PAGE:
NAU launches energy solutions institute

Dry Lake wind farm

From bicycle-powered charging stations to supporting wind energy for schools, Northern Arizona University is putting power behind its renewable energy research through establishment of a new institute on the Flagstaff campus.

NAU’s Institute for Sustainable Energy Solutions brings together the university’s energy experts to expand involvement in research projects with national and international partners. The institute’s goal is to increase access to new technologies and shape energy decision-making in both the private and public sectors. Additionally, the institute will enhance the understanding of advances in the alternative energy industry.

“The university’s support allows us to broaden our education and outreach programs, and to develop stronger research partnerships with members of the renewable energy industry,” said Karin Wadsack, project director for the institute.

NAU’s engagement in wind, solar and biofuels renewable energy research will fall under the institute’s umbrella, with plans for developing improved energy utilization and other renewable energy technologies. To further this effort, NAU has hired a post-doctoral researcher to focus on technical research, proposal development and increasing collaboration with utility and industry companies.

The institute recently was awarded a contract with the National Renewable Energy Laboratory to perform wave energy modeling research, work that will be performed by Adam Nelessen, an undergraduate student in mechanical engineering. Nelessen served as a summer intern for the national laboratory.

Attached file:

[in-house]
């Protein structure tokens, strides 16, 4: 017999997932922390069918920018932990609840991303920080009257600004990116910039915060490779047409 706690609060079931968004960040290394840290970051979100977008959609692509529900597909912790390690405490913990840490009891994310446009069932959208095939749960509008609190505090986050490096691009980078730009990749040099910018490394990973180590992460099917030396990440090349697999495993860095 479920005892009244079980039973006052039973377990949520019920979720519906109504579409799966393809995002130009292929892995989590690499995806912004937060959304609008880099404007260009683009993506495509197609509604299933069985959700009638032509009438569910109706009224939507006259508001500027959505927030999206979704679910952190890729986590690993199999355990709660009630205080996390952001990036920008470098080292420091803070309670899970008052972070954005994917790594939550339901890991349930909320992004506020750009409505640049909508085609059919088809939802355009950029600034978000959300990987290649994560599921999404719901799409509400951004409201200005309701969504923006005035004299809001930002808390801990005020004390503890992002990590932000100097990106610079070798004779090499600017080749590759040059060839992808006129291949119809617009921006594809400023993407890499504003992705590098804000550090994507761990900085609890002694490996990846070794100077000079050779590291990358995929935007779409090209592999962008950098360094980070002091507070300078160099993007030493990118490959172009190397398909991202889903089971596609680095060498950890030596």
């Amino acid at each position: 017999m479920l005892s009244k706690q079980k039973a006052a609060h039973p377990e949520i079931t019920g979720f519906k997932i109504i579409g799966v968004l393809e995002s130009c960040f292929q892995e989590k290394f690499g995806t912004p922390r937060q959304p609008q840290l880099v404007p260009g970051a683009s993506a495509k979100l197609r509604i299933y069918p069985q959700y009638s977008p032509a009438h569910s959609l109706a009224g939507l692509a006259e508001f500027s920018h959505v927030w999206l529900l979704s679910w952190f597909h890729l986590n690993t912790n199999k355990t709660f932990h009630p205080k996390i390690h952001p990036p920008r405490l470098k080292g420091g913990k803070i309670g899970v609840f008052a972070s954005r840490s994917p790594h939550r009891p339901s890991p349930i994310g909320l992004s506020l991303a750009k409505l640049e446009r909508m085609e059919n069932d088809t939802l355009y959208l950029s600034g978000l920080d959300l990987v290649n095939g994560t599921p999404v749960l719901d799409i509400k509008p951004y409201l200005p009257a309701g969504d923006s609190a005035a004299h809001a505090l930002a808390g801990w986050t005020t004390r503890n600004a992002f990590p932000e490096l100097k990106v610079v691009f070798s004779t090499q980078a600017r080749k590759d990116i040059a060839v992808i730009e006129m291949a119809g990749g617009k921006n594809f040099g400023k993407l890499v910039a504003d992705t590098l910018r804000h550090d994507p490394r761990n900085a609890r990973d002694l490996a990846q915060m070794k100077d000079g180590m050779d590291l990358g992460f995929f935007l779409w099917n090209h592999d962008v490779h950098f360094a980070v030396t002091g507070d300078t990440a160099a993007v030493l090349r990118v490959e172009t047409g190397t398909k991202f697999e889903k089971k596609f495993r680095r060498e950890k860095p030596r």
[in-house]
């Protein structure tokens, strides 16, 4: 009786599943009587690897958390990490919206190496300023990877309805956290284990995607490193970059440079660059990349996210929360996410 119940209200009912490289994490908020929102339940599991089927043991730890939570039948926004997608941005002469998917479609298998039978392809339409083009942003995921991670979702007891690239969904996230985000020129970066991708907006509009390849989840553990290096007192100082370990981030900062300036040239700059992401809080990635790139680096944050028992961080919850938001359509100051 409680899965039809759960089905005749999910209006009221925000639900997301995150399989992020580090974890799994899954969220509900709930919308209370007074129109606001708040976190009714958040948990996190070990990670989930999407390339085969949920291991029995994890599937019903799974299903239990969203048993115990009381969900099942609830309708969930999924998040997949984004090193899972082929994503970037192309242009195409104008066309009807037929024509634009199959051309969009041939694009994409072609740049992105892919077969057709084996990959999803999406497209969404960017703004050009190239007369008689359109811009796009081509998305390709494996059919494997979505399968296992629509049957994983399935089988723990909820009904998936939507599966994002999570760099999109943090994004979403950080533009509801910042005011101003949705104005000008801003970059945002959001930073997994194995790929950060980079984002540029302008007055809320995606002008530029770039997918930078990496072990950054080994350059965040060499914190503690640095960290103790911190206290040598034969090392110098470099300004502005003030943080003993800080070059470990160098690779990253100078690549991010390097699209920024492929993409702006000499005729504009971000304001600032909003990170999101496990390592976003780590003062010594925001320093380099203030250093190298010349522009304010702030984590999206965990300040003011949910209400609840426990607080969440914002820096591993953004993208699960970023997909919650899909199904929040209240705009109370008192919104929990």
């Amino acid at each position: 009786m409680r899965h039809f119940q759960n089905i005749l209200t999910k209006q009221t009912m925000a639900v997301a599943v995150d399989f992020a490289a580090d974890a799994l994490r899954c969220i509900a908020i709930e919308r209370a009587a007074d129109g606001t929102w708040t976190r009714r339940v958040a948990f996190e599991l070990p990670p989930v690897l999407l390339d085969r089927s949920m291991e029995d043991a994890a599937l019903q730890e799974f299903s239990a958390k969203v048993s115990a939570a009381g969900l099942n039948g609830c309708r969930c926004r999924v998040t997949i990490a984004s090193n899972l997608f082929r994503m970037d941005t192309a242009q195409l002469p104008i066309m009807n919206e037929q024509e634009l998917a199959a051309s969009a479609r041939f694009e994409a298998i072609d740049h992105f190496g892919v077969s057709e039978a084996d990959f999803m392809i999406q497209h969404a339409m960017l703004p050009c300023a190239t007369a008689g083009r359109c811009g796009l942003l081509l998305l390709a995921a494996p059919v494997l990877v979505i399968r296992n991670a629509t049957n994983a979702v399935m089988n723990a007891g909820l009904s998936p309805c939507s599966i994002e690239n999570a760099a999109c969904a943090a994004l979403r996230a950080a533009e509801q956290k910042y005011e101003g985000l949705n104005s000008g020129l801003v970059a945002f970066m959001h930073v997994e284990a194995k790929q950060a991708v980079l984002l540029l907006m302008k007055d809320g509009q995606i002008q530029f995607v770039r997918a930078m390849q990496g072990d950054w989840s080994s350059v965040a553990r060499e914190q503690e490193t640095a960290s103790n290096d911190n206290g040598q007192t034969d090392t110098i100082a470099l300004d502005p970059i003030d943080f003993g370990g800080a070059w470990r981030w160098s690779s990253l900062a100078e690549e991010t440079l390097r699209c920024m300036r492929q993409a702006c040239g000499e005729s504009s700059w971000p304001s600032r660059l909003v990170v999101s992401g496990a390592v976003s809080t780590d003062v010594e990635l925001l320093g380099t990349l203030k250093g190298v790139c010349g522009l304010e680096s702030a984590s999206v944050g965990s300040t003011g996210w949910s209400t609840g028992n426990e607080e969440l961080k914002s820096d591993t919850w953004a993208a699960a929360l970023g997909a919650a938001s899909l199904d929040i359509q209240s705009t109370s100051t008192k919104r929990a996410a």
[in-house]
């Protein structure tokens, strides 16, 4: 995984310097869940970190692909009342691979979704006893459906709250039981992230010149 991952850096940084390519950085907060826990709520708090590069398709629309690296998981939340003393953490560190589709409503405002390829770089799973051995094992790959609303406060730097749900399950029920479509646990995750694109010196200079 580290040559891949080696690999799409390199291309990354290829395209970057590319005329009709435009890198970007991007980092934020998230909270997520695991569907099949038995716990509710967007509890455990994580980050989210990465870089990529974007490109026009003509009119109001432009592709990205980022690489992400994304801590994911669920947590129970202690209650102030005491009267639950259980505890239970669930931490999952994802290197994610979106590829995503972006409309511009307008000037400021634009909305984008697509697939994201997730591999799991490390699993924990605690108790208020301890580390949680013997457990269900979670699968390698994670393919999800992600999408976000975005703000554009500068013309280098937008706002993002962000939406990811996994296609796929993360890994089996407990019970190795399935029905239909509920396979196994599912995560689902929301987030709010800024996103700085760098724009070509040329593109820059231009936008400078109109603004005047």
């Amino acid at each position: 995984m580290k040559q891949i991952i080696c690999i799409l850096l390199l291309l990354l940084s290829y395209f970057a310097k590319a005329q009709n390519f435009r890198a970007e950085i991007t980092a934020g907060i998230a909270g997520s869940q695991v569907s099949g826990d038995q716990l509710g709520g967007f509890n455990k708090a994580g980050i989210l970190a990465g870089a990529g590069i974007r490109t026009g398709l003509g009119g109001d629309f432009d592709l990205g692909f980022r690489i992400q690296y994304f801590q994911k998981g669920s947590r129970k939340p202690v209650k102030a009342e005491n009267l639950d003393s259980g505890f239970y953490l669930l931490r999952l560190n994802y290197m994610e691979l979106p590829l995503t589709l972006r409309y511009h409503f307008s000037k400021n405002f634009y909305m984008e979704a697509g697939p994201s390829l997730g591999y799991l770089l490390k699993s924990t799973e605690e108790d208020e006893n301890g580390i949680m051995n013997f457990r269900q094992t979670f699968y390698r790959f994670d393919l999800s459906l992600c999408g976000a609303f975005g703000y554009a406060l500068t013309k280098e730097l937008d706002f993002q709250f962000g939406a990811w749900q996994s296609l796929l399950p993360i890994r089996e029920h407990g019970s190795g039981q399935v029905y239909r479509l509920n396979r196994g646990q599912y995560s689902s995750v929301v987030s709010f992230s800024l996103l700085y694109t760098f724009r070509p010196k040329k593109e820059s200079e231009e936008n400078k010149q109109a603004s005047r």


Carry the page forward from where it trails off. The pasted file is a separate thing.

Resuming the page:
“Our goal is to galvanize clean energy research at NAU, engaging our students and addressing problems of worldwide importance,” said Tom Acker, director of the institute and professor of mechanical engineering.

Additional technology areas in which members currently perform work are resource assessment and modeling; utility grid integration; behavioral, economic and policy research; and public education, from K-12 levels to policymakers. The institute houses the Arizona Wind for Schools project, a program supported through the U.S. Department of Energy’s National Renewable Energy Laboratory, and recently received national publicity for a student-built bike-powered charging station.

The institute’s partners include national laboratories, universities, Native American tribes, renewable energy companies, energy utilities, foundations and non-profit organizations.